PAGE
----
Halelly: Because of life stages or?

Jeffrey: Life stages or because I did that. I’ll give you an example – I’m going to make my first million. Okay, after you make your first million, what’s next? So it’s really about, you get smarter about not the intrinsic measure of things, but the intrinsic value of what they mean to you, you know what I mean? How many millions do I need? I know what that number is, and beyond that, well, I want to do something different with it. And so forth and so on. I don’t measure it like that. I measure it by building wealth. What does that mean? Well, now let’s start defining that for what it means for me and my family. So we sit down and have those discussions. And so they understand that if, hey, Dad is going to have to – this was years ago – but Dad is going to have to go and spend three months in Japan. He’s going to miss your games. He’s going to miss these things. Is it worth it for us? Because here’s what we’re going to build. Now, you have a say in that. If you don’t think that’s wealth in terms of our time and efforts and things that we have as a relationship, then great. Let’s change expectations. Dad won’t do that and here’s what it means for you. You’re not going to Harvard. You’re not going to get the new car. You’re not going to do these things. So we have those disucssions and that’s where we start having a great, healthy debate that causes this tension which gets you to a better place in your life.

Halelly: And for everyone, those decisions are going to be completely unique and different. I mean, maybe it is that you are okay with maybe having a more modest life, but being ever-present for your kids, and as long as you’re clear on that I think, then that’s all you should do.

Jeffrey: Yeah, and you could define that’s your definition for wealth. Exactly. Which is awesome.

Halelly: Perfect. I really appreciate that you took time from your very busy schedule, Jeffrey, to spend some time on the TalentGrow Show. How can people stay in touch with you and learn more about all the amazing things you’re doing?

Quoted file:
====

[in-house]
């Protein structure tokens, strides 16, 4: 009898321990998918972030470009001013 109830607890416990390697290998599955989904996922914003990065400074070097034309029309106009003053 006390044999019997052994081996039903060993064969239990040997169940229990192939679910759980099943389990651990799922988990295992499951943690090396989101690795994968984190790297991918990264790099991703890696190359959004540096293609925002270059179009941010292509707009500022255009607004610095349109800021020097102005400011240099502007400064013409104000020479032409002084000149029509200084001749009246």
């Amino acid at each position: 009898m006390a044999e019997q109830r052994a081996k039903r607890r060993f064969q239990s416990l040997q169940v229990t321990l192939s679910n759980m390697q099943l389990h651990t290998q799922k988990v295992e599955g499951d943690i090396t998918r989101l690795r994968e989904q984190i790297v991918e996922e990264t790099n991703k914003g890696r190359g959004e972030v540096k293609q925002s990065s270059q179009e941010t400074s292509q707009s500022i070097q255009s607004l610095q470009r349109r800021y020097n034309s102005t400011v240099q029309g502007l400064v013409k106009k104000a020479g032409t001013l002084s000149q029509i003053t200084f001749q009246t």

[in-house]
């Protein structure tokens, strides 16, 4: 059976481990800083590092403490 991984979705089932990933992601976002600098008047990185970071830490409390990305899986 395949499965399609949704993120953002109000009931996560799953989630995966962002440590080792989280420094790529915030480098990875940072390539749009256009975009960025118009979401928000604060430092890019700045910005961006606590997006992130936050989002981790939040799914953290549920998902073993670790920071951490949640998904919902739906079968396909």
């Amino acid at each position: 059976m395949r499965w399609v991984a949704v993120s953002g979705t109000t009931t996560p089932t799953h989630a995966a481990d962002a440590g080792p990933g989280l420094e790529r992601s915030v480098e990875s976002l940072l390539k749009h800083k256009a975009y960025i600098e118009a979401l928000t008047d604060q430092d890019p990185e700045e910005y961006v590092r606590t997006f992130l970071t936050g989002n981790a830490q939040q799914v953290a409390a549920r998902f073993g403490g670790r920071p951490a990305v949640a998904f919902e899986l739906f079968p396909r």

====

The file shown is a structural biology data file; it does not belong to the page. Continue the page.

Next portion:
Jeffrey: You can find me just by Googling Hayzlett – H-A-Y-Z-L-E-T-T. The first name is Jeffrey. You can find me at hayzlett.come. You can find us at C-Suite Networks, C-Suite TV, C-Suite Radio, C-Suite book club. Just type in C-Suite and you can find us anywhere. And it’s been an honor, so thank you to be on the show and just to have a chance to visit with you and your listeners.

Halelly: I appreciate you. And yeah, you guys are going to have to – I’ll link to everything in the show notes and you have to go check him out because he owns, I think, probably 50 percent of the internet. He’s out there, just look! Well, thank you and enjoy the rest of your day.

Jeffrey: Fantastic, thanks.

Halelly: I hope you enjoyed this episode of the TalentGrow Show and that you take action right away so that you can actually leverage the insights that you got to improve your own leadership skills, right? Action is the only way that you’re going to create change. Hop on over to our free private listener community group on Facebook. It’s called TalentGrowers community. If you’re not yet a member, just search it up on Facebook and ask to join. I’ll approve you and then on there, tell us what’s your key takeaway from this episode. Give us any updates on action if you already took some action and the results you saw, and any questions that you have. This is a place where listeners can support each other and I can further support you. I would love to have you join us. Please come on over. You can also check out all the links and resources that we mentioned in this show on the podcast show notes page, which is at TalentGrow.com/podcast/episode52. That’s another place where you could leave a comment in the comment section. So thank you for listening. I appreciate you. I’m Halelly Azulay, your leadership development strategist and until the next time, make today great.

Announcer: Thanks for listening to the TalentGrow Show, where we help you develop your talent to become the kind of leader that people want to follow. For more information, visit TalentGrow.com.